Providing Lifesaving, Cost-Saving Information 
in Real Time through Rapidly Deployable Mobile Sensor Robots
for Disaster and Emergency Response. 

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Robot Demonstrations in Utah

Squishy Robotics successfully completed demonstrations for members of the Utah State Fire Marshal’s Office last week. Lead Mechatronics Engineer Douglas Hutchings introduced our robots and technology to more than a dozen emergency personnel that serve the Beehive State. 
Utah Fire Marshal deputies had been communicating with company COO Deniz Dogruer for about a month and requested the in-person visit.

“The State Fire Marshal's office works with the Fire Service community throughout Utah and has a broad cross-section of responsibilities, including Hazardous Materials (HazMat) training for individual city and county fire departments,” said Hutchings. “While trainings and standards are the office’s principal responsibilities, Fire Marshal personnel also respond to emergencies and act as backups and reinforcements for local fire departments. The office also interfaces with federal agencies, such as the Environmental Protection Agency (EPA).”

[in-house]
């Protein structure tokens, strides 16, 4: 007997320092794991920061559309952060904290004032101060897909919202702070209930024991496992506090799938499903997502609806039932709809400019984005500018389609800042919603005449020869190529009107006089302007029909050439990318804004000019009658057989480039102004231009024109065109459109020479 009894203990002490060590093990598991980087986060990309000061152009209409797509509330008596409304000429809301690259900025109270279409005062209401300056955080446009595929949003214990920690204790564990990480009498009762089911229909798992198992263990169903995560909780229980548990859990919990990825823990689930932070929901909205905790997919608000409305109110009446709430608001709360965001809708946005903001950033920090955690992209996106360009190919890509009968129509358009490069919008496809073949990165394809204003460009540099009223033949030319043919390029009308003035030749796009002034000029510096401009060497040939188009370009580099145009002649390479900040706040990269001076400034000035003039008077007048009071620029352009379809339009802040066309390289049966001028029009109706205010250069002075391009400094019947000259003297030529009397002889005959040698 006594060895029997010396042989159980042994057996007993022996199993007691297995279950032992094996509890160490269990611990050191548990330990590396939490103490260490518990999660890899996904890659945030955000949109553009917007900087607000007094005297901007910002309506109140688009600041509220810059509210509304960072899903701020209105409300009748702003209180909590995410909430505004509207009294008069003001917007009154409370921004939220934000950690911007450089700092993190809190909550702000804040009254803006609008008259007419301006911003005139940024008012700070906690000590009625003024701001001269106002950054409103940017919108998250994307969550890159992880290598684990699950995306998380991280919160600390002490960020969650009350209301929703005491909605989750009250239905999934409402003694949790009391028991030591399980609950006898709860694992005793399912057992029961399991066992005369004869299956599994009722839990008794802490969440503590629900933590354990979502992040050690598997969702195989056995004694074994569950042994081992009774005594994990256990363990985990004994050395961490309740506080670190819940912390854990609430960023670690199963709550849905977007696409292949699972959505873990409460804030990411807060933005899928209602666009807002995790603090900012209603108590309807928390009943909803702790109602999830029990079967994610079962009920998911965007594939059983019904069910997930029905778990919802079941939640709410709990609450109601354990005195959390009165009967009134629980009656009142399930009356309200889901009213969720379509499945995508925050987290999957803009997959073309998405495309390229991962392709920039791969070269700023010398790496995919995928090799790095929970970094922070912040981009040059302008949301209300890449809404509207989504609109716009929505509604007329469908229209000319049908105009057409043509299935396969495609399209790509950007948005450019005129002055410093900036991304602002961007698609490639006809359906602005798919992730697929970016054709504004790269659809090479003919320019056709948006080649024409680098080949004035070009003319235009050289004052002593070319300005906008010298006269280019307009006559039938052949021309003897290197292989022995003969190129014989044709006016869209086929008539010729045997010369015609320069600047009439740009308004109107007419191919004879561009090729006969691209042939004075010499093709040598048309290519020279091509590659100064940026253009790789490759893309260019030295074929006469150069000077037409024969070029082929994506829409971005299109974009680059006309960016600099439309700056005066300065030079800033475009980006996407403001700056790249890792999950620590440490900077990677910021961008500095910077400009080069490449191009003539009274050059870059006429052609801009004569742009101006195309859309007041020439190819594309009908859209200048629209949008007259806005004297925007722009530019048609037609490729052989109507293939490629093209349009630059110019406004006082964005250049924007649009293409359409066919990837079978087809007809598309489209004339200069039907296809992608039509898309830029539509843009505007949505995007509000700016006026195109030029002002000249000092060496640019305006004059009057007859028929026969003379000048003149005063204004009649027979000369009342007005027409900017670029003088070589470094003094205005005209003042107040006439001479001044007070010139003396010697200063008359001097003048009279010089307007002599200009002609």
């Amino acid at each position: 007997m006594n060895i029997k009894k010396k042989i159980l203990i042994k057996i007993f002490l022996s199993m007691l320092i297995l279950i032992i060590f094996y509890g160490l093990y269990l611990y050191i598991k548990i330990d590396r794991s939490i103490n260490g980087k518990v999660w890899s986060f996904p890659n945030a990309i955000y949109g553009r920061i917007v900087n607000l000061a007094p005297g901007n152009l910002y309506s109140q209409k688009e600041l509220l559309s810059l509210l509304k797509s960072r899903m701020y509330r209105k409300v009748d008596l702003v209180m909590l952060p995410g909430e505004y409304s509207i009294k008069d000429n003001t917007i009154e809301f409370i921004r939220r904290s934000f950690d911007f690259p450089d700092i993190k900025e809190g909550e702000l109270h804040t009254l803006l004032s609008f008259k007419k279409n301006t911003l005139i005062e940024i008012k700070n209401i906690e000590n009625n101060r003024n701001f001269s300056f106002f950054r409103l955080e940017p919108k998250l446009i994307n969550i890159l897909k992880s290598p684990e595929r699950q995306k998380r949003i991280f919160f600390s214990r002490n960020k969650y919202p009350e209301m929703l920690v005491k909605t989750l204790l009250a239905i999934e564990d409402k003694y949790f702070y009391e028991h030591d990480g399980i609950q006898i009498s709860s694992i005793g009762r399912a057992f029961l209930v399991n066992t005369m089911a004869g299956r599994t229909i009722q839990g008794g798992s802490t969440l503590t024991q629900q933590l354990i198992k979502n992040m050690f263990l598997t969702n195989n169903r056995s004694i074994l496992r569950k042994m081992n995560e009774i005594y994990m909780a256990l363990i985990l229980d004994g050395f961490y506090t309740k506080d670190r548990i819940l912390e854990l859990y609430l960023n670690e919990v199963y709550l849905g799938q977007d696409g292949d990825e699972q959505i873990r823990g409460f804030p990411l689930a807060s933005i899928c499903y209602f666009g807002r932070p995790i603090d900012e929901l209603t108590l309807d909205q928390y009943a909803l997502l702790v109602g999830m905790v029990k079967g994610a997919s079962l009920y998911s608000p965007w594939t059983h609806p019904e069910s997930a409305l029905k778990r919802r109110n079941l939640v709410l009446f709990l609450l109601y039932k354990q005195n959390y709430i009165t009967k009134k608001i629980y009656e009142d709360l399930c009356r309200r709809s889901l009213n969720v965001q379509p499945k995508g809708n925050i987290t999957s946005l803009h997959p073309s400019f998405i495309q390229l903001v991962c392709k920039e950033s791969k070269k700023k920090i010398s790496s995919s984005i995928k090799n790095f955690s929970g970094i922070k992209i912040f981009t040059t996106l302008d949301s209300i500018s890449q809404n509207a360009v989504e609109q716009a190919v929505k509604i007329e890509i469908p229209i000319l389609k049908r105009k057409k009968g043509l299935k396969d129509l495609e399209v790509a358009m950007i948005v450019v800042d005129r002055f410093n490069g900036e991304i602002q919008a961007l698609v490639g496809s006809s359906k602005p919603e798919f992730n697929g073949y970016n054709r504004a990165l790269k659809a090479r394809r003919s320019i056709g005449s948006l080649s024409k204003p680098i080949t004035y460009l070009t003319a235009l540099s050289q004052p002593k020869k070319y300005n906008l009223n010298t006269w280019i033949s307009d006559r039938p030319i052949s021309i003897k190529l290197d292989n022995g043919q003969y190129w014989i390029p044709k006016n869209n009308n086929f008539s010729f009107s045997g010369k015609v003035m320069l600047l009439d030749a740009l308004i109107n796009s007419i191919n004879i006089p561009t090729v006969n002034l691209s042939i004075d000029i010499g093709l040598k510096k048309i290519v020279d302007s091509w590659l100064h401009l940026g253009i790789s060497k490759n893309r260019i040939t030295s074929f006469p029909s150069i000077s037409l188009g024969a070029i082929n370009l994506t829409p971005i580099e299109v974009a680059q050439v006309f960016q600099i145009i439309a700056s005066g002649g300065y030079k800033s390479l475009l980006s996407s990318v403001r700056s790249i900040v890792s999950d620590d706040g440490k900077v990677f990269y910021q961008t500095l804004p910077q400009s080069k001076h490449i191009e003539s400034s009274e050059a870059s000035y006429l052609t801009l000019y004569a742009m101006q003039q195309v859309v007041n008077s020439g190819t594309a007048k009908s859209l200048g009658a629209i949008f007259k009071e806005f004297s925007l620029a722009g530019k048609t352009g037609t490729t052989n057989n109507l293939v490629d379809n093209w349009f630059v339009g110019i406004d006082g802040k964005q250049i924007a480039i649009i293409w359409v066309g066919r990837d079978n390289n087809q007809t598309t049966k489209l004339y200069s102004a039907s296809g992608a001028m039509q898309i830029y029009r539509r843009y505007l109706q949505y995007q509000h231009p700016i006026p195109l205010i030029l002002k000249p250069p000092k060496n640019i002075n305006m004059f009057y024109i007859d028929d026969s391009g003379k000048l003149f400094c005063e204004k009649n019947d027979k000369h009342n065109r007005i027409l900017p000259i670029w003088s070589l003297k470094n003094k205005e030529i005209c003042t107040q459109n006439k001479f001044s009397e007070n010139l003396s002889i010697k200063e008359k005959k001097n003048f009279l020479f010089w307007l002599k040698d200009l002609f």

Working with Deputy Fire Marshals Ryan Putman and Art Deyo, Hutchings demonstrated drone air deployments and the response operation of Squishy Robotics’ stationary robots carrying the 4-GasPLUS sensor payload. “After the morning meeting and demo, it turned out that my day was just getting started as Deputy Putman suggested we hit the road,” Hutchings explained. “We headed to West Valley City Fire Department Station 73 and Sandy City Fire Department Station 35, where I introduced about 10 firefighters at these two nearby fire stations to our product.”

Hutchings demonstrated both the hardware and the software of our product, showing how the robots’ User Interface (UI) and communications capabilities provide the on-the-ground situational awareness that can keep first responders out of harm’s way while the robot’s six cameras, GPS, and LEL, O2, CO, H2S sensors could provide up-to-minute visuals and sensor data readings from a “hot zone” location, where dangerous or unknown chemicals might be present.
Douglas Hutchings (c.) poses with Deputy Fire Marshals Art Deyo (l.) and Ryan Putman (r.) after a successful demo.

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